But when a young woman’s body is discovered on resort land, everything changes. Callen falls under the suspicion of a deputy sheriff with a grudge. And for Bodine’s family, the murder is a shocking reminder of an old loss. Twenty-five years ago, Bodine’s Aunt Alice vanished, never to be heard of again. Could this new tragedy be connected to Alice’s mysterious disappearance?
As events take a dramatic and deadly turn, Bodine and Callen must race to uncover the truth – before the sun sets on their future together.

I would say this was a mystery rather than a suspense novel and follows four generations of the same family, beginning in 91 with Alice Bodine and then going to her niece, Bodine, who has never met her thanks to a rather horrible thing that happens to her right before the book begins and features members of their extended family and community.

It reminded me a lot of American soap operas, kind of Dallas like but with elements of the The Room thrown in. It swung between being melodramatic and creepy, I was never really sure which was going to come next! So if that sounds like it might be up your street, give this a go, but do be warned, you know I like to give you trigger warnings, there is abduction, murder and sexual assault in this. Some of it is hinted at, mostly its not that subtle.
A great thing about this, if like me you’re new to Nora Roberts, is that this is a stand alone. Why is that good news? Well, the woman has written over 200 books, many of which are in a series. So, if you wanted somewhere to start, this is the perfect book for that.

Mirror Mirror

Mirror Mirror – Cara Delevingne (and Rowan Coleman)

She’s a model, an actor, a singer, she has the most impressive eyebrows in the western hemisphere and now she’s a novelist, is there a pie Cara Delevinge doesn’t have her fingers in?

Friend. Lover. Victim. Traitor.
When you look in the mirror, what do you see?
Sixteen-year-old friends Red, Leo, Rose, and Naomi are misfits; still figuring out who they are and who they want to be. Life isn’t perfect, but music brings them together, and they are excited about what the future holds for their band, Mirror, Mirror. That is until Naomi vanishes before being pulled unconscious out of the river.
She’s left fighting for her life in a coma. The police claim it was a failed suicide attempt, but her friends aren’t convinced. Will Naomi ever wake up? What -­ or perhaps who -­ led her to that hospital bed? And how did Red, the self-styled protector of the group, fail to spot the warning signs?While Rose turns to wild partying and Leo is shrouded by black moods, Red sets out to uncover the truth. It’s a journey that will cause Red’s world to crack, exposing the group’s darkest secrets. Nothing will ever be the same again, because once a mirror is shattered, it can’t be fixed.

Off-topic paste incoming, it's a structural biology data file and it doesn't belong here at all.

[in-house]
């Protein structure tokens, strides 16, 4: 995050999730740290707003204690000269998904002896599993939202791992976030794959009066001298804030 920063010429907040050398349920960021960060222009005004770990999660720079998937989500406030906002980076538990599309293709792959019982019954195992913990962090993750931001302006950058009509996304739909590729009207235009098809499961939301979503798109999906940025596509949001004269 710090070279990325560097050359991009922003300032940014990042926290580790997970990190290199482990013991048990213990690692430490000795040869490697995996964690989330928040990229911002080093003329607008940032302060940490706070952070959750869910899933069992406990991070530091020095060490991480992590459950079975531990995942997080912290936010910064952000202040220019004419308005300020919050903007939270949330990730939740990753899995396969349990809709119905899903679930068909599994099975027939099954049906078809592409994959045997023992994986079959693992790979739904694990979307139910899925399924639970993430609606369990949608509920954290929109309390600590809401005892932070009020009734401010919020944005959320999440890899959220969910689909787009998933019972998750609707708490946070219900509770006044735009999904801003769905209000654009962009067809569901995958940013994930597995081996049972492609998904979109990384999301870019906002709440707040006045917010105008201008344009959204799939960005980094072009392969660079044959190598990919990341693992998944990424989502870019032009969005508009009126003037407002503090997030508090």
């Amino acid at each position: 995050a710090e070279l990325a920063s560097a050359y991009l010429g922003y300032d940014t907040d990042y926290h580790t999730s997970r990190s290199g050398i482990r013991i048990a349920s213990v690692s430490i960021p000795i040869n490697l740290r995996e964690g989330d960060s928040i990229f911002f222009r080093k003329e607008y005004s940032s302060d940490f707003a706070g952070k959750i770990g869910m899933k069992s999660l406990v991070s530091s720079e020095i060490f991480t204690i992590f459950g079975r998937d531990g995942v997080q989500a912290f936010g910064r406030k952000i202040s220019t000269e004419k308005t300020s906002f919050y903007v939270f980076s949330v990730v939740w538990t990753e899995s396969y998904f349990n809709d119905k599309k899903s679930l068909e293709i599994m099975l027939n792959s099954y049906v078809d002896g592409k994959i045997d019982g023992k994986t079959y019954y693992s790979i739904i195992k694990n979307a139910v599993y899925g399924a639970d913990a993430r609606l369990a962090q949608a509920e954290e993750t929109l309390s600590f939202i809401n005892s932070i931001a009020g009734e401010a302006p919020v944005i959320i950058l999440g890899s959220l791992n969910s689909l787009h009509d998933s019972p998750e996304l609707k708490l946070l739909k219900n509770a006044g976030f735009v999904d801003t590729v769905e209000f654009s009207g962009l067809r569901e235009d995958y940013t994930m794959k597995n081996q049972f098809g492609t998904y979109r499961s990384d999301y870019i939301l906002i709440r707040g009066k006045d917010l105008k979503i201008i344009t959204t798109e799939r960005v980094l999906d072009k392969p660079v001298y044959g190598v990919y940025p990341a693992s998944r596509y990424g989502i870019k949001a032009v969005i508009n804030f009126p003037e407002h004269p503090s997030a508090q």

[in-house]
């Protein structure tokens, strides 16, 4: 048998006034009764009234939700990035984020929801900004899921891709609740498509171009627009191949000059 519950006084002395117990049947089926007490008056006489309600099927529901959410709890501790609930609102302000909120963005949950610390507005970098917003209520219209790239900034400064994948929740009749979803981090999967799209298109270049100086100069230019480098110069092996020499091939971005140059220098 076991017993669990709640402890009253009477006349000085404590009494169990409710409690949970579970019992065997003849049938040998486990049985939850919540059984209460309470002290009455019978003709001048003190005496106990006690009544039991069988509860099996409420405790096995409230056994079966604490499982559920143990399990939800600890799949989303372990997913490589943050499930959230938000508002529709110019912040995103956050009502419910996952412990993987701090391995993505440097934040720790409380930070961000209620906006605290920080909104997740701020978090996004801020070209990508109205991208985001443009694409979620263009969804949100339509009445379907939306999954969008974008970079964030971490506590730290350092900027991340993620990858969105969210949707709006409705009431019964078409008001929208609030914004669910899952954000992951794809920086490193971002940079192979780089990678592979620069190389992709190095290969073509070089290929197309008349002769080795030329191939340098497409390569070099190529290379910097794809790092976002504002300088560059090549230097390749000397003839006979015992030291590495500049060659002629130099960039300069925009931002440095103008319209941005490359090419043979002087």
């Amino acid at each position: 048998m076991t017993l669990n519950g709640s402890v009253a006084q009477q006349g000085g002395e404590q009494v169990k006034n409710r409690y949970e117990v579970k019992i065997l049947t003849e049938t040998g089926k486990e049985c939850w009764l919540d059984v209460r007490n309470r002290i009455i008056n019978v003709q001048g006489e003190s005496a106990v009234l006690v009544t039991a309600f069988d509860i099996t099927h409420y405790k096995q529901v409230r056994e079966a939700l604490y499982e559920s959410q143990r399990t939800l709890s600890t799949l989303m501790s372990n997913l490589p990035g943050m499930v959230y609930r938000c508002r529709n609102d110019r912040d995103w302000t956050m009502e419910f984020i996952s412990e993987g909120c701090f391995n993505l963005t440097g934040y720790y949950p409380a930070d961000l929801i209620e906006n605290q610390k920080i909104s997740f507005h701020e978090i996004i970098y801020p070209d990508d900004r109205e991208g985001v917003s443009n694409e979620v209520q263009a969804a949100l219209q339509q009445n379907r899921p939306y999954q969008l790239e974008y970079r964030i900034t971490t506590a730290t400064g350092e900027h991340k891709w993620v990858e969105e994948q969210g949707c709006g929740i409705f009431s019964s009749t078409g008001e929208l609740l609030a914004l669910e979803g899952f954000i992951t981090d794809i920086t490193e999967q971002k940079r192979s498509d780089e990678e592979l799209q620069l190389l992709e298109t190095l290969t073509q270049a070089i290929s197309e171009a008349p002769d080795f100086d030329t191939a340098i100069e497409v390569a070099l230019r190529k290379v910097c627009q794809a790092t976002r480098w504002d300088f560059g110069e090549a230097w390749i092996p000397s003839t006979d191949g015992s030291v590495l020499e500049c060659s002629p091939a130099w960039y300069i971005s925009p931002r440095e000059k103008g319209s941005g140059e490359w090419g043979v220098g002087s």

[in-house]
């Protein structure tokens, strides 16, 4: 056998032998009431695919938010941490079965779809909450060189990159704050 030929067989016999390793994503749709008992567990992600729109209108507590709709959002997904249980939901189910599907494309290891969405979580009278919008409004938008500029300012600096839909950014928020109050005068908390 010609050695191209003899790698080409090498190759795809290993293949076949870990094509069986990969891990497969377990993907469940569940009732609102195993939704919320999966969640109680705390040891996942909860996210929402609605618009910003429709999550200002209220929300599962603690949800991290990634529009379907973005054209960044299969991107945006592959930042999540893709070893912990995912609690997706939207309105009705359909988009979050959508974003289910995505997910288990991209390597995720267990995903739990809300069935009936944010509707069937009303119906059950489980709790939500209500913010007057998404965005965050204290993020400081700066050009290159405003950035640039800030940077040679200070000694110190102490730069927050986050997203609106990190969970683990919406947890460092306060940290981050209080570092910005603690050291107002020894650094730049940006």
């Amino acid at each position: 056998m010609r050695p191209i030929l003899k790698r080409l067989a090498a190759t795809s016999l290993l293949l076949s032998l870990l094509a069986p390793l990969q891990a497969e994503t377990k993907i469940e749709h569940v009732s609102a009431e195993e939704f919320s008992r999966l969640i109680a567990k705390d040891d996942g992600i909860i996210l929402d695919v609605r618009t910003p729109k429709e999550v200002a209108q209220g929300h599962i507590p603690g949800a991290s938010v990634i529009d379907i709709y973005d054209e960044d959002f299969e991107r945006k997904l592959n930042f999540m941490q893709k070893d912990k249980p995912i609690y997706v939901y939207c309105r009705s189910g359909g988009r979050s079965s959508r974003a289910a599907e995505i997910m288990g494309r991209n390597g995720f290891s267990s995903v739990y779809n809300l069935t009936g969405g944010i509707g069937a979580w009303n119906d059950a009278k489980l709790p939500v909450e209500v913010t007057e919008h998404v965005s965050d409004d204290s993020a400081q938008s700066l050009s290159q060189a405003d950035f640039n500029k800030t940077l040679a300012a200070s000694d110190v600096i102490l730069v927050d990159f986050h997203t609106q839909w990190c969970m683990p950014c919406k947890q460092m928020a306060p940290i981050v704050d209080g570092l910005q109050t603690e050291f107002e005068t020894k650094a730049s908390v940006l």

Cara Delevingne, the voice of her generation, explores identity, friendship and betrayal in this gripping and powerful coming-of-age story. For fans of WE WERE LIARS, THIRTEEN REASONS WHY and THE GIRLS.

Most people say this is like Paper Towns, I think its more Pretty Little Liars set in London crossed with Paper Towns, if you mix those together, you have a Riverdale-esque teen mystery with actually a very impressive premise, a believably teenage narrator and is actually a fairly decent first novel full of twists and turns, which although had a few moments that felt a little contrived, kept me on my toes the whole way through. (Though, admittedly, I did figure out who the bad guy was fairly early on, but I was hoping that I was wrong!)
This is the story of a teenage band, Mirror Mirror, featuring Rose, Red, Leo and Naomi. Perhaps Cara Delevingne was inspired by her turn as Margot in the film version of Paper Towns, for we’re told that our missing student, Naomi begins life very much like Margot, forever running away and then reappearing, however, this time around, she was happy, had friends and unlike her previous disappearances, had a complete change of character beforehand. The four kids are pushed together and end up becoming best friends, who are then rocked by what happens to Naomi and our narrator, Red, teams up with Naomi’s sister to try and figure out what happened to her and why.

This features a diverse cast, enough twists and turns to keep you guessing even if it does get to PLL levels of ridiculous at times. IDK if you’ve seen PLL but seriously, how many underground bunkers are there in Rosewood? There were moments that were getting close to that in this book, but I still found it enjoyable. Much like PLL I guess.

Red can be read as trans or as androgynous and actually, their narration doesn’t lead you to believe in any particular gender until their identity reveal, which I really liked, their sexuality and gender identity weren’t made a big deal of and while I’m not trans or non binary myself, and someone who is might think differently, I think their character was great. Cara seems to be part of the write what you know club, as she acknowledges Red and Rose’s middle class privilege without letting it diminish or take over from other problems they experience during the book.